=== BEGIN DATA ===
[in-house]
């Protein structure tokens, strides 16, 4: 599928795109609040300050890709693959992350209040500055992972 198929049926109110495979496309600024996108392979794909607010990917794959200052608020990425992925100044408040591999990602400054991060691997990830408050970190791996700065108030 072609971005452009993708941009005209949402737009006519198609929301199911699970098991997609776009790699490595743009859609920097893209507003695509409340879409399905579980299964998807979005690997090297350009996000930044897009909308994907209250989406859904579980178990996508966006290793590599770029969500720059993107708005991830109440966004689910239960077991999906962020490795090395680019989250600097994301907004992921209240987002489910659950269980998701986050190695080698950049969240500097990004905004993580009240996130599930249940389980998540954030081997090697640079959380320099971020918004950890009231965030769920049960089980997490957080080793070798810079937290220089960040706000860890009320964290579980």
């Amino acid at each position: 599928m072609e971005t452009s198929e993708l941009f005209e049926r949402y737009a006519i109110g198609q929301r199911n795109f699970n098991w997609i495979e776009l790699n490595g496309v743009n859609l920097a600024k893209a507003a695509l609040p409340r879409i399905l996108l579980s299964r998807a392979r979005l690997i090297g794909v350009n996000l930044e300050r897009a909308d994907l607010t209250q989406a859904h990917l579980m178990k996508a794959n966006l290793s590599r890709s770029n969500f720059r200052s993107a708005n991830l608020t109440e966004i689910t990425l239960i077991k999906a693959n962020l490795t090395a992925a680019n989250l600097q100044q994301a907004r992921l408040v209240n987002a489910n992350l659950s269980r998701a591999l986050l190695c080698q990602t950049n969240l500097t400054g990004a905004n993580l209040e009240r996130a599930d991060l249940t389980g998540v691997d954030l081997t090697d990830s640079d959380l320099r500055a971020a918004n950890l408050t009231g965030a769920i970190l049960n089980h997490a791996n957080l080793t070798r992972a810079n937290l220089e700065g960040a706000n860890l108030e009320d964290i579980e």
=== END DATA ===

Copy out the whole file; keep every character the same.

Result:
[in-house]
């Protein structure tokens, strides 16, 4: 599928795109609040300050890709693959992350209040500055992972 198929049926109110495979496309600024996108392979794909607010990917794959200052608020990425992925100044408040591999990602400054991060691997990830408050970190791996700065108030 072609971005452009993708941009005209949402737009006519198609929301199911699970098991997609776009790699490595743009859609920097893209507003695509409340879409399905579980299964998807979005690997090297350009996000930044897009909308994907209250989406859904579980178990996508966006290793590599770029969500720059993107708005991830109440966004689910239960077991999906962020490795090395680019989250600097994301907004992921209240987002489910659950269980998701986050190695080698950049969240500097990004905004993580009240996130599930249940389980998540954030081997090697640079959380320099971020918004950890009231965030769920049960089980997490957080080793070798810079937290220089960040706000860890009320964290579980």
């Amino acid at each position: 599928m072609e971005t452009s198929e993708l941009f005209e049926r949402y737009a006519i109110g198609q929301r199911n795109f699970n098991w997609i495979e776009l790699n490595g496309v743009n859609l920097a600024k893209a507003a695509l609040p409340r879409i399905l996108l579980s299964r998807a392979r979005l690997i090297g794909v350009n996000l930044e300050r897009a909308d994907l607010t209250q989406a859904h990917l579980m178990k996508a794959n966006l290793s590599r890709s770029n969500f720059r200052s993107a708005n991830l608020t109440e966004i689910t990425l239960i077991k999906a693959n962020l490795t090395a992925a680019n989250l600097q100044q994301a907004r992921l408040v209240n987002a489910n992350l659950s269980r998701a591999l986050l190695c080698q990602t950049n969240l500097t400054g990004a905004n993580l209040e009240r996130a599930d991060l249940t389980g998540v691997d954030l081997t090697d990830s640079d959380l320099r500055a971020a918004n950890l408050t009231g965030a769920i970190l049960n089980h997490a791996n957080l080793t070798r992972a810079n937290l220089e700065g960040a706000n860890l108030e009320d964290i579980e």